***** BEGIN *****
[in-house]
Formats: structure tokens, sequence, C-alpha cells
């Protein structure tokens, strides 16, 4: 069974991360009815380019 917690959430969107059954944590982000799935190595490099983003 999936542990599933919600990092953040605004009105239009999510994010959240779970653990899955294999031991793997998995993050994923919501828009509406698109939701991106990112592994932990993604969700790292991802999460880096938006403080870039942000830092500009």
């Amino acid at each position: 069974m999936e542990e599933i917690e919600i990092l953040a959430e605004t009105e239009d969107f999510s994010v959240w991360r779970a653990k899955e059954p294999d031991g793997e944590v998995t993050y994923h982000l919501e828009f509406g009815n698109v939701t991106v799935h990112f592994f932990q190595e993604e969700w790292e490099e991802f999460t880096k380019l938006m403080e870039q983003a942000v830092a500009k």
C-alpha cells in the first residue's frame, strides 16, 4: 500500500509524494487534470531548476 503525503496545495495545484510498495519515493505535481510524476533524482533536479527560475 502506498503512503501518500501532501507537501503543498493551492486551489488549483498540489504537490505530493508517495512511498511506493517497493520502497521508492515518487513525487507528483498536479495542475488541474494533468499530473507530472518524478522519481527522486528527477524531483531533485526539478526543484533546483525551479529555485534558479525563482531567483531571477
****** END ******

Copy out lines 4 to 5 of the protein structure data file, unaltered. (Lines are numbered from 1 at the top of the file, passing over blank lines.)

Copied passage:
């Amino acid at each position: 069974m999936e542990e599933i917690e919600i990092l953040a959430e605004t009105e239009d969107f999510s994010v959240w991360r779970a653990k899955e059954p294999d031991g793997e944590v998995t993050y994923h982000l919501e828009f509406g009815n698109v939701t991106v799935h990112f592994f932990q190595e993604e969700w790292e490099e991802f999460t880096k380019l938006m403080e870039q983003a942000v830092a500009k």
C-alpha cells in the first residue's frame, strides 16, 4: 500500500509524494487534470531548476 503525503496545495495545484510498495519515493505535481510524476533524482533536479527560475 502506498503512503501518500501532501507537501503543498493551492486551489488549483498540489504537490505530493508517495512511498511506493517497493520502497521508492515518487513525487507528483498536479495542475488541474494533468499530473507530472518524478522519481527522486528527477524531483531533485526539478526543484533546483525551479529555485534558479525563482531567483531571477